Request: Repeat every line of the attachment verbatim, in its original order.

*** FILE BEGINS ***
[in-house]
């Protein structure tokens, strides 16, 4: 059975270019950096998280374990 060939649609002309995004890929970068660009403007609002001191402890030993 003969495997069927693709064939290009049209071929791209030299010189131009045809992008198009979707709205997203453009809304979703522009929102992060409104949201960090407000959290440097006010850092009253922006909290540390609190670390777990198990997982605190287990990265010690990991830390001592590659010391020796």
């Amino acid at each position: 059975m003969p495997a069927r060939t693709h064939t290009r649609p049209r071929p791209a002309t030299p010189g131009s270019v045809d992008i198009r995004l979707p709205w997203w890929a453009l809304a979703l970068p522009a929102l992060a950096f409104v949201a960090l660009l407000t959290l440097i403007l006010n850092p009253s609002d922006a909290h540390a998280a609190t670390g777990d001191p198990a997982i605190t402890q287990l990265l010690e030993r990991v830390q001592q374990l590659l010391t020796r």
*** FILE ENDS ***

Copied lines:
[in-house]
């Protein structure tokens, strides 16, 4: 059975270019950096998280374990 060939649609002309995004890929970068660009403007609002001191402890030993 003969495997069927693709064939290009049209071929791209030299010189131009045809992008198009979707709205997203453009809304979703522009929102992060409104949201960090407000959290440097006010850092009253922006909290540390609190670390777990198990997982605190287990990265010690990991830390001592590659010391020796």
């Amino acid at each position: 059975m003969p495997a069927r060939t693709h064939t290009r649609p049209r071929p791209a002309t030299p010189g131009s270019v045809d992008i198009r995004l979707p709205w997203w890929a453009l809304a979703l970068p522009a929102l992060a950096f409104v949201a960090l660009l407000t959290l440097i403007l006010n850092p009253s609002d922006a909290h540390a998280a609190t670390g777990d001191p198990a997982i605190t402890q287990l990265l010690e030993r990991v830390q001592q374990l590659l010391t020796r």